Want to Read 16,000 More Words About Lost? Then You Should Read This Exhaustive History by One of Its Writers

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Jack, not dead. Photo: Mario Perez/ABC/Getty Images

After recaps, think pieces, interviews, and quizzes, do you have more patience for talking about Lost on the internet? You should, because former Lost writer Javier Grillo-Marxuach has written an exhaustive account of his time on the show, describing the tensions and compromises inherent in every successful series. As Grillo-Marxuach tells it, Lost's early development was marked by a struggle to include just enough mystical elements to keep the story interesting long-term, but never enough to turn off the suits at ABC. This was also why Jack didn't die in the pilot as originally planned: "Murdering the one white male character with a discernible skillset that could serve to generate stories ... would not go over well with the network." Or, as Grillo-Marxuach remembers putting it, "You can't kill the white guy."

At the end of his "Lost Will and Testament," Grillo-Marxuach gives what he hopes will be the answer that finally kills Lost's un-killable question: Were they really making it up as they went along?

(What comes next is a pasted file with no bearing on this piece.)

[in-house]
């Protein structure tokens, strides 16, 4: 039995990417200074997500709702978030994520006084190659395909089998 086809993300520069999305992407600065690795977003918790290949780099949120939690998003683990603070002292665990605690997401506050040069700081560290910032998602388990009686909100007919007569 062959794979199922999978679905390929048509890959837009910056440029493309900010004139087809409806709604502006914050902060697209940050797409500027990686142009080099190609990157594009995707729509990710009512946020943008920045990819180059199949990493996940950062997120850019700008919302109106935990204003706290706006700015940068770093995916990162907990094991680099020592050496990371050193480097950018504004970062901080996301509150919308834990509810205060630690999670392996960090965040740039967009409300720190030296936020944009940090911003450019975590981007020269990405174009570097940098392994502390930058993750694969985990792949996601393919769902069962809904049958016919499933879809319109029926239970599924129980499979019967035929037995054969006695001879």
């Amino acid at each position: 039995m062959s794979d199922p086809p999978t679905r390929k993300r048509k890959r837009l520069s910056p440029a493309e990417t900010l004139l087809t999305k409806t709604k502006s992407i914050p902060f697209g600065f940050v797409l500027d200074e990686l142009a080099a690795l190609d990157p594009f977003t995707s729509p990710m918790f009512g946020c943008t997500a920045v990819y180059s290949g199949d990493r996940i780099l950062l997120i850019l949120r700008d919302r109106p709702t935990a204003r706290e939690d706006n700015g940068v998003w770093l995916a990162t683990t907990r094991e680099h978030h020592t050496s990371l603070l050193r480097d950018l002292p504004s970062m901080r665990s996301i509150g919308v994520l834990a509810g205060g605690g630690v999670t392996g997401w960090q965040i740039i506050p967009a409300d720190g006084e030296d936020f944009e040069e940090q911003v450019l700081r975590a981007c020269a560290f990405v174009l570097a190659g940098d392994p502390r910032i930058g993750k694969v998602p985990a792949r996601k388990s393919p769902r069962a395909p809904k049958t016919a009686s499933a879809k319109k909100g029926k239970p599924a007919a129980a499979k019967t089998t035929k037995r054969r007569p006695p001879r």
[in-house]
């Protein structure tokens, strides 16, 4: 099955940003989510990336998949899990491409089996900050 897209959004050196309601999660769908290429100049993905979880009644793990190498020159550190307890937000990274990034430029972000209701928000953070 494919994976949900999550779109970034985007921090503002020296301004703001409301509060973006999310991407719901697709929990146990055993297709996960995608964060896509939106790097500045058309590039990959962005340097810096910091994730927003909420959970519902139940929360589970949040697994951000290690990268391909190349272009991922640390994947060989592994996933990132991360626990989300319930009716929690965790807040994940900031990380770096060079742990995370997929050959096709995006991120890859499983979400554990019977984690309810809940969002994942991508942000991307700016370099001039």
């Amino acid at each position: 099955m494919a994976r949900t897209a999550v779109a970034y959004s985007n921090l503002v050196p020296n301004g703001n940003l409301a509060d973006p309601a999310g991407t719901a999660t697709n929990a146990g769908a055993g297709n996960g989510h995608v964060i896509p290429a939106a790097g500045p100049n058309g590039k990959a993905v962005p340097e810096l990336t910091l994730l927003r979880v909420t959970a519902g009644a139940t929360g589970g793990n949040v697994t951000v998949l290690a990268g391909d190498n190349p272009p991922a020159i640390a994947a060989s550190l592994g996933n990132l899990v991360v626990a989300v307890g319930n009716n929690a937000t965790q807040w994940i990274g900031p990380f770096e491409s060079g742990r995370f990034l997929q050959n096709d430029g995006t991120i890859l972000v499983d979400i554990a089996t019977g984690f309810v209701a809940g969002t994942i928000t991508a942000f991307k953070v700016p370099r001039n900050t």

First we built a world. Then we filled it with an ensemble of flawed but interesting characters — people who were real to us, people with enough depth in their respective psyches to withstand years of careful dramatic analysis. Then we created a thrilling and undeniable set of circumstances in which these characters had to bond together and solve problems in interesting ways. 

Soon thereafter, we created a way for you to witness their pasts and compare the people they once were with the people they were in the process of becoming. While that was going on, we also created an entire 747s worth of ideas, notions, fragments, complications, and concepts that would — if properly and thoughtfully mined — yield enough narrative fiction to last as long as our corporate overlords would demand to feed their need for profit and prestige, and then, just to be sure, teams of exceptionally talented people worked nonstop to make sure the 747 never emptied out.

And then we made it all up as we went.

Damon Lindelof couldn't have put it better himself (mostly because he's stopped talking about it).